Monday, April 6, 2015

Mathematics Through Play Book Study: Part 2

Welcome to week 2 of our Math Through Play Book Study!  I love seeing my students excited about learning math and engaged in doing mathematics.  I love seeing how young children work on big math ideas through play and am so excited to be reading this book.  After being just a few chapters into this book, I already have a few ideas for how I can incorporate more math into my own children's play as well as set things up at school to have more math play time.  

Here is the posting schedule for this book study:
Sunday April 5th: Chapters 4&5
Sunday April 12th: Chapters 6&7
Sunday April 19th: Chapters 8&9

If you are just joining us, head to this post for more details! 

Chapter 4: Counting and Using Number

Several years ago, I realized that my students were not getting enough experience with counting things and I began my Counting and Estimating Routines.  These have really helped me come a long way toward meeting the goals outlined in this chapter.  There are a few things this chapter inspired me to work on.

Things to Count

I need to do a better job of rotating the stock of items to count.  I try to tie into classroom themes with math work and this is a great opportunity for me to also keep a fresh box of countable items in classrooms.  As themes change, I can change my buckets of countable items to match the theme.  

Number Lines/Number Paths

The classrooms I am in all have number lines or number paths on the wall.  Many of them are high up on the walls where kids can not reach them.  The idea of using numbers in play makes me want to put a number path right on the floor.  I would love to make this a permanent feature in a school gym but if that can't happen, I think painters tape on the floor or a roll of paper that can be rolled out whenever kids want would be ideal.  I would love to hear from others who have a number path where kids can access it and how they make it work!


In the debate over real money versus paper money, I am firmly in the real money camp.  I always use real coins with my students.  The plastic ones are just not as true to thickness and detail.  That being said, I am a huge fan of play money for any bills.  I find that laminating paper bills makes them much more useful in play situations.  They hold up better, stack easier and lay flat.  

Chapter 5: Patterns

With the shift from our state standards to the Common Core standards, many teachers in my area think that pattern is no longer something that needs to be taught.  The classic repeating patterns of blue, green, etc from the past are no longer specifically spelled out in the math standards.  That  being said, patterns are still the basic foundation of math and it is important for kids to see and recognize patterns in object and number.  Also, don't be afraid of growing patterns!  Many of the patterns in our number system are in fact growing patterns and I have found even very young primary students can be successful with growing patterns.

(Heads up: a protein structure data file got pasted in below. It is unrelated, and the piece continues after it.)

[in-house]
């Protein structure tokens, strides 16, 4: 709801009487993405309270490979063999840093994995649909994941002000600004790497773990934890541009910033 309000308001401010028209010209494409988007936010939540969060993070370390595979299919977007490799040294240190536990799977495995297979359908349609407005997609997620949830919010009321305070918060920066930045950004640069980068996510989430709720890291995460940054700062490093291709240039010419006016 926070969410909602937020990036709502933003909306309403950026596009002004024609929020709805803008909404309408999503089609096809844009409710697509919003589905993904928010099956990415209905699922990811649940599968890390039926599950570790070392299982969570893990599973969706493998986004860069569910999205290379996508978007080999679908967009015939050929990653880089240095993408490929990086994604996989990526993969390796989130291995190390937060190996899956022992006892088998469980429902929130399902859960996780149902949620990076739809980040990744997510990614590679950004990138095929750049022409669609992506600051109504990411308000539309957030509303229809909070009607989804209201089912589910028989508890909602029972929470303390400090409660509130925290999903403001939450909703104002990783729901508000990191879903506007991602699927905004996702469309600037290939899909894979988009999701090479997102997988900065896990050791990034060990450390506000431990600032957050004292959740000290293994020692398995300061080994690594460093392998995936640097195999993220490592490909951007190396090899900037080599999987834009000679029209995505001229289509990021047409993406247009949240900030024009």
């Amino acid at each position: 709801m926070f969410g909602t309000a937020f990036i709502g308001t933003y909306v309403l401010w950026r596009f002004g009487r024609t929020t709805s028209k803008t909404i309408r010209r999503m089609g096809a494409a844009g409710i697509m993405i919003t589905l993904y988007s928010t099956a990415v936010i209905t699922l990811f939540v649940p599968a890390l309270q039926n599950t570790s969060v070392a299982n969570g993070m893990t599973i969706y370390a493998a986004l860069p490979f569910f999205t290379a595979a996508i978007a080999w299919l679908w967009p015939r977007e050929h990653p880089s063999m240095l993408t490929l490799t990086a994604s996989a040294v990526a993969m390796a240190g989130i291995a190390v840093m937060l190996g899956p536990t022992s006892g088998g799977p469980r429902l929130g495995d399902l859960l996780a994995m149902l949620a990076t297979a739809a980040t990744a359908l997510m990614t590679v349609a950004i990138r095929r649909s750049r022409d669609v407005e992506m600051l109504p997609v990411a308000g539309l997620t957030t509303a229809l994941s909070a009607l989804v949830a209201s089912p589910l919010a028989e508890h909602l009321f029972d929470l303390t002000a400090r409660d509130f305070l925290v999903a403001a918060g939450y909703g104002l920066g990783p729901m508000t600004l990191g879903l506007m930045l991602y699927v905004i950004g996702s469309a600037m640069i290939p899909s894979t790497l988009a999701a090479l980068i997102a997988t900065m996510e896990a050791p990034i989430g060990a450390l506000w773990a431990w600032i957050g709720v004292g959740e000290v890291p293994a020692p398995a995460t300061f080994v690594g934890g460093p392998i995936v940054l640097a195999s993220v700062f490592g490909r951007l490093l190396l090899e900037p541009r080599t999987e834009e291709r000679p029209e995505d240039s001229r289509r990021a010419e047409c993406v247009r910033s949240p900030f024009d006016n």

Ordering Words

I have seen first hand that some kids do not come to school with a firm grasp on ordering words such as first, second, after, before and in-between.  Through play, these words can easily be developed and will form an important foundation for later when I am asking kids to tell me what number comes before or after or between a given number.

Number Patterns in Hundreds Chart

Again I was struck by the fact that my students don't really have access to a hundreds chart they can play on.  I have some hundreds chart stickers that are going in the writing center (graphics area) immediately.  I also am thinking about how I can get a hundreds chart on the floor in the classroom or school gym or outside on the playground.  I have big ideas about painting a 100's chart along with a number path and a ten frame out on the playground.  I definitely have more research to do on this but I have high hopes for turning part of our black top into a math learning station.  

Patterns in the Arts

Of course pattern is all around us and there are so many opportunities to talk about it outside of math class.  I think it would be great for our Unified arts team (art, music and P.E.) teachers to do a unit on patterns.  There are so many patterns to be found in art, music and movement, and it would be great to see the students connecting all these areas.  Definitely something I want to look into more! 

What are your thoughts about counting and patterns through play?  Any great ideas to share?  Sound off in the the comments below!


  1. Wouldn't that be great to have some math painters out on the playground? It sounds like a Scout Eagle project.